The midships shopping area etc of ship


In the meantime I’ll sign off and write again probably from Perth. Since there is no economical wi-fi aboard the ‘Voyager of the Seas’ it is not likely that this letter will be forwarded till we arrive in Sydney. But the date shown at the top is the date of writing.

Goodbye for now old friend


Old Salt the Ancient Mariner

Saturday, 13 December 2014

A Letter to ‘Futurest’

Friday 12 December 2014

Dear ‘Futurest’,

I hope this doesn’t shock you as everything has happened so quickly but Janis and I are currently in the Southern Hemisphere, in the middle of the Tasman Sea on the Royal Caribbean cruise ship ‘Voyager of the Seas’ bound for the port of Auckland in New Zealand. We were standing on the platform at Warwick Station only as recently as last Sunday morning. 



Terminal 5 Heathrow Airport



At Hong Kong awaiting our aeroplane to be loaded up


Patiently waiting at Hong Kong

It’s something we have been planning for most of the year now and I am sure you must have noticed in the meantime that something unusual was afoot.

Other people will probably call me stupid and wonder why I should be nuts enough to write to a boat, but you are my little ship and I am responsible for you. Therefore I have considerable guilt at leaving you for what in fact will be the whole of the winter.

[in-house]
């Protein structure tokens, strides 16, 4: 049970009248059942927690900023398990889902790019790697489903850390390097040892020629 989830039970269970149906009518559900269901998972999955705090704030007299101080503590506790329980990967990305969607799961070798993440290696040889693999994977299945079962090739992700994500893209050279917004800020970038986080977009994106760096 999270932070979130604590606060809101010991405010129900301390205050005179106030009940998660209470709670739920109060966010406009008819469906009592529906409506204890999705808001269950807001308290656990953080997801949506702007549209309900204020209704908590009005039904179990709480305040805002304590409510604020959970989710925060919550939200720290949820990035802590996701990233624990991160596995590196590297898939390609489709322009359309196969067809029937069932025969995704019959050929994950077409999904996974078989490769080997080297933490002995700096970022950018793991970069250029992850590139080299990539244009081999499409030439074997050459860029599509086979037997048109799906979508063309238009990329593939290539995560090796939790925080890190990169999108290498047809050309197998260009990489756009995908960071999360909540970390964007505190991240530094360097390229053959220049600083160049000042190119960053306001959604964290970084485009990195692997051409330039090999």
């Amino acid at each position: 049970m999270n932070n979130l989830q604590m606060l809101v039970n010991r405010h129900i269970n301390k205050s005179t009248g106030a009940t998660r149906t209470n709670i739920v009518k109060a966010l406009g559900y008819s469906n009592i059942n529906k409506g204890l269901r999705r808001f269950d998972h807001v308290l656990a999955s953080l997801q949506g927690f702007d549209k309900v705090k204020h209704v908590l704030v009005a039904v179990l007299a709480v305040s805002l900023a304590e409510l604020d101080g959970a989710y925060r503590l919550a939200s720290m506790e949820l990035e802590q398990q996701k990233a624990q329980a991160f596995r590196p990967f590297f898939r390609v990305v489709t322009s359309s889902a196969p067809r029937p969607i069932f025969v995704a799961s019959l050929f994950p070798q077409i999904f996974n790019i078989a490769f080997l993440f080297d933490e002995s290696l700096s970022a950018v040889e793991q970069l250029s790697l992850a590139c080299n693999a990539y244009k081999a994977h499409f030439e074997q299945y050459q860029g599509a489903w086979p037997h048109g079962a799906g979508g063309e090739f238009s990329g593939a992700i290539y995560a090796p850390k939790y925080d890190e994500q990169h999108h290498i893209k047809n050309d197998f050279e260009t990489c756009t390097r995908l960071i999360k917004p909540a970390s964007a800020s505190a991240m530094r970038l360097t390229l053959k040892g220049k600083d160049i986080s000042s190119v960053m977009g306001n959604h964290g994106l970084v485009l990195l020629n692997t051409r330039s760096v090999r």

Departure Sydney on ‘Voyager of the Seas’



Looking aft towards the Bridge



Looking along Deck 5, the shopping mall


In our life together over the years it is the first time that I’ve ever left you for more than just a few days so I am naturally feeling a bit apprehensive at being away for so long, even though you are well protected and winterised while Janis and I are away on our adventure.

But let me tell you of that planned adventure in a bit more detail. Currently We are on a course of 096 degrees true heading for the Cape Reinga, the northernmost  tip of New Zealand which the ship should round during the night. However our speed has been reduced to 13 knots so as not to arrive at Auckland before  0830 tomorrow morning. We shall be spending the day there before continuing our journey south to Tauranga, Napier, Wellington and Picton  and then travelling back across the Tasman Sea to Sydney, from where we set off last Tuesday evening 9th December. We shall arrive back on the 2oth.

It’s really a voyage of rediscovery for me as the last time I passed this way was back in 1967 and the above mentioned ports were all those in the North Island that my shipping company Blue Star Line used to call at. I have many happy memories of good times past while associated with these ports.